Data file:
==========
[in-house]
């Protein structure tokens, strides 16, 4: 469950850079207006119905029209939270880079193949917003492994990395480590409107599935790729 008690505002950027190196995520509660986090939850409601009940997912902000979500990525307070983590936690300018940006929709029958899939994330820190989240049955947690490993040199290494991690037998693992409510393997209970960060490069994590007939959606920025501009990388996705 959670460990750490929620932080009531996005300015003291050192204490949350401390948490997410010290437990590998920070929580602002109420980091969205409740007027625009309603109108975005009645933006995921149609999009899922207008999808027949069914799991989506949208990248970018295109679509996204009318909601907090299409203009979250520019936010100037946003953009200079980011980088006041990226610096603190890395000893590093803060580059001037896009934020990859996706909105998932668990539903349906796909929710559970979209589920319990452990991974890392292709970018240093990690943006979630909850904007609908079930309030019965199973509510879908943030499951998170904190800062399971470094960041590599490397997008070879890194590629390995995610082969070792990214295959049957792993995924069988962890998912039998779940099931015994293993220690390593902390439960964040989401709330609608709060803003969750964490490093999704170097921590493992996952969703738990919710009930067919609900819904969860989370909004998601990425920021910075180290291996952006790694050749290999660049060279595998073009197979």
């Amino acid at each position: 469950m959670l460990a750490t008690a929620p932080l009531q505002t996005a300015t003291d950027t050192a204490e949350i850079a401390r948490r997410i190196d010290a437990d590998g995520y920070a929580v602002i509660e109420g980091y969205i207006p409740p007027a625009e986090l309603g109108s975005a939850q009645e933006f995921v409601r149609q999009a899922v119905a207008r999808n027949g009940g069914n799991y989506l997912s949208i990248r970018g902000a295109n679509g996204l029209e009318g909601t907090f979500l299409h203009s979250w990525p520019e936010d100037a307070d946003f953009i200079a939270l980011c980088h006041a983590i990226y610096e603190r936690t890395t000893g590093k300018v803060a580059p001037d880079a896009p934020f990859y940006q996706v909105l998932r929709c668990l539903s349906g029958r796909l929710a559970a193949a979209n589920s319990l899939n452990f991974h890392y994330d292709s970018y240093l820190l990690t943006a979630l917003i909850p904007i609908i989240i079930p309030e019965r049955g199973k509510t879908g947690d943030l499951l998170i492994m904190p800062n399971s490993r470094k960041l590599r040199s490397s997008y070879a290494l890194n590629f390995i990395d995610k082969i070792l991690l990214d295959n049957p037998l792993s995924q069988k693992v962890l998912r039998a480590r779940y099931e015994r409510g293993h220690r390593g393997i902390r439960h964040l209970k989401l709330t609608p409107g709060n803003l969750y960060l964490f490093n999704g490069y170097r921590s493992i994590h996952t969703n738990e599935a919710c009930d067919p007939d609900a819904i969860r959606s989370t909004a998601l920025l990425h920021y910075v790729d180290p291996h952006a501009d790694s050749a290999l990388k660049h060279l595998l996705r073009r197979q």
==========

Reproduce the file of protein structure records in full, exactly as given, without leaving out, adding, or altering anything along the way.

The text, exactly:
[in-house]
């Protein structure tokens, strides 16, 4: 469950850079207006119905029209939270880079193949917003492994990395480590409107599935790729 008690505002950027190196995520509660986090939850409601009940997912902000979500990525307070983590936690300018940006929709029958899939994330820190989240049955947690490993040199290494991690037998693992409510393997209970960060490069994590007939959606920025501009990388996705 959670460990750490929620932080009531996005300015003291050192204490949350401390948490997410010290437990590998920070929580602002109420980091969205409740007027625009309603109108975005009645933006995921149609999009899922207008999808027949069914799991989506949208990248970018295109679509996204009318909601907090299409203009979250520019936010100037946003953009200079980011980088006041990226610096603190890395000893590093803060580059001037896009934020990859996706909105998932668990539903349906796909929710559970979209589920319990452990991974890392292709970018240093990690943006979630909850904007609908079930309030019965199973509510879908943030499951998170904190800062399971470094960041590599490397997008070879890194590629390995995610082969070792990214295959049957792993995924069988962890998912039998779940099931015994293993220690390593902390439960964040989401709330609608709060803003969750964490490093999704170097921590493992996952969703738990919710009930067919609900819904969860989370909004998601990425920021910075180290291996952006790694050749290999660049060279595998073009197979």
């Amino acid at each position: 469950m959670l460990a750490t008690a929620p932080l009531q505002t996005a300015t003291d950027t050192a204490e949350i850079a401390r948490r997410i190196d010290a437990d590998g995520y920070a929580v602002i509660e109420g980091y969205i207006p409740p007027a625009e986090l309603g109108s975005a939850q009645e933006f995921v409601r149609q999009a899922v119905a207008r999808n027949g009940g069914n799991y989506l997912s949208i990248r970018g902000a295109n679509g996204l029209e009318g909601t907090f979500l299409h203009s979250w990525p520019e936010d100037a307070d946003f953009i200079a939270l980011c980088h006041a983590i990226y610096e603190r936690t890395t000893g590093k300018v803060a580059p001037d880079a896009p934020f990859y940006q996706v909105l998932r929709c668990l539903s349906g029958r796909l929710a559970a193949a979209n589920s319990l899939n452990f991974h890392y994330d292709s970018y240093l820190l990690t943006a979630l917003i909850p904007i609908i989240i079930p309030e019965r049955g199973k509510t879908g947690d943030l499951l998170i492994m904190p800062n399971s490993r470094k960041l590599r040199s490397s997008y070879a290494l890194n590629f390995i990395d995610k082969i070792l991690l990214d295959n049957p037998l792993s995924q069988k693992v962890l998912r039998a480590r779940y099931e015994r409510g293993h220690r390593g393997i902390r439960h964040l209970k989401l709330t609608p409107g709060n803003l969750y960060l964490f490093n999704g490069y170097r921590s493992i994590h996952t969703n738990e599935a919710c009930d067919p007939d609900a819904i969860r959606s989370t909004a998601l920025l990425h920021y910075v790729d180290p291996h952006a501009d790694s050749a290999l990388k660049h060279l595998l996705r073009r197979q």